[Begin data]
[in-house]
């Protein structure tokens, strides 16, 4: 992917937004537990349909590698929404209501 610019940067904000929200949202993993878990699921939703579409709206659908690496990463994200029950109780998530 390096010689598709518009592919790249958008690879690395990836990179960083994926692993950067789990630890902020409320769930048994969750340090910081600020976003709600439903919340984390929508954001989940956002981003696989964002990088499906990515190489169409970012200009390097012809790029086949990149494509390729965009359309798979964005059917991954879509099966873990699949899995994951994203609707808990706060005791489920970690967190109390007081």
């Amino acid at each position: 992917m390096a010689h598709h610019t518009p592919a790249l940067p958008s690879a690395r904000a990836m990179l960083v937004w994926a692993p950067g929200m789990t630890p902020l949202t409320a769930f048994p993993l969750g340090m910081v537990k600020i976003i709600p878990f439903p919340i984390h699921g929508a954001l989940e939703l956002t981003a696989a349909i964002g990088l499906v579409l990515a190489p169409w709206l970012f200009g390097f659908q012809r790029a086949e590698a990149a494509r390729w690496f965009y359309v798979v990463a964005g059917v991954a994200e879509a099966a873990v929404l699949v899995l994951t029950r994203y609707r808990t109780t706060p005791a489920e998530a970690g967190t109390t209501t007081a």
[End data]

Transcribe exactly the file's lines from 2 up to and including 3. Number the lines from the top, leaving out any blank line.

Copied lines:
């Protein structure tokens, strides 16, 4: 992917937004537990349909590698929404209501 610019940067904000929200949202993993878990699921939703579409709206659908690496990463994200029950109780998530 390096010689598709518009592919790249958008690879690395990836990179960083994926692993950067789990630890902020409320769930048994969750340090910081600020976003709600439903919340984390929508954001989940956002981003696989964002990088499906990515190489169409970012200009390097012809790029086949990149494509390729965009359309798979964005059917991954879509099966873990699949899995994951994203609707808990706060005791489920970690967190109390007081």
């Amino acid at each position: 992917m390096a010689h598709h610019t518009p592919a790249l940067p958008s690879a690395r904000a990836m990179l960083v937004w994926a692993p950067g929200m789990t630890p902020l949202t409320a769930f048994p993993l969750g340090m910081v537990k600020i976003i709600p878990f439903p919340i984390h699921g929508a954001l989940e939703l956002t981003a696989a349909i964002g990088l499906v579409l990515a190489p169409w709206l970012f200009g390097f659908q012809r790029a086949e590698a990149a494509r390729w690496f965009y359309v798979v990463a964005g059917v991954a994200e879509a099966a873990v929404l699949v899995l994951t029950r994203y609707r808990t109780t706060p005791a489920e998530a970690g967190t109390t209501t007081a």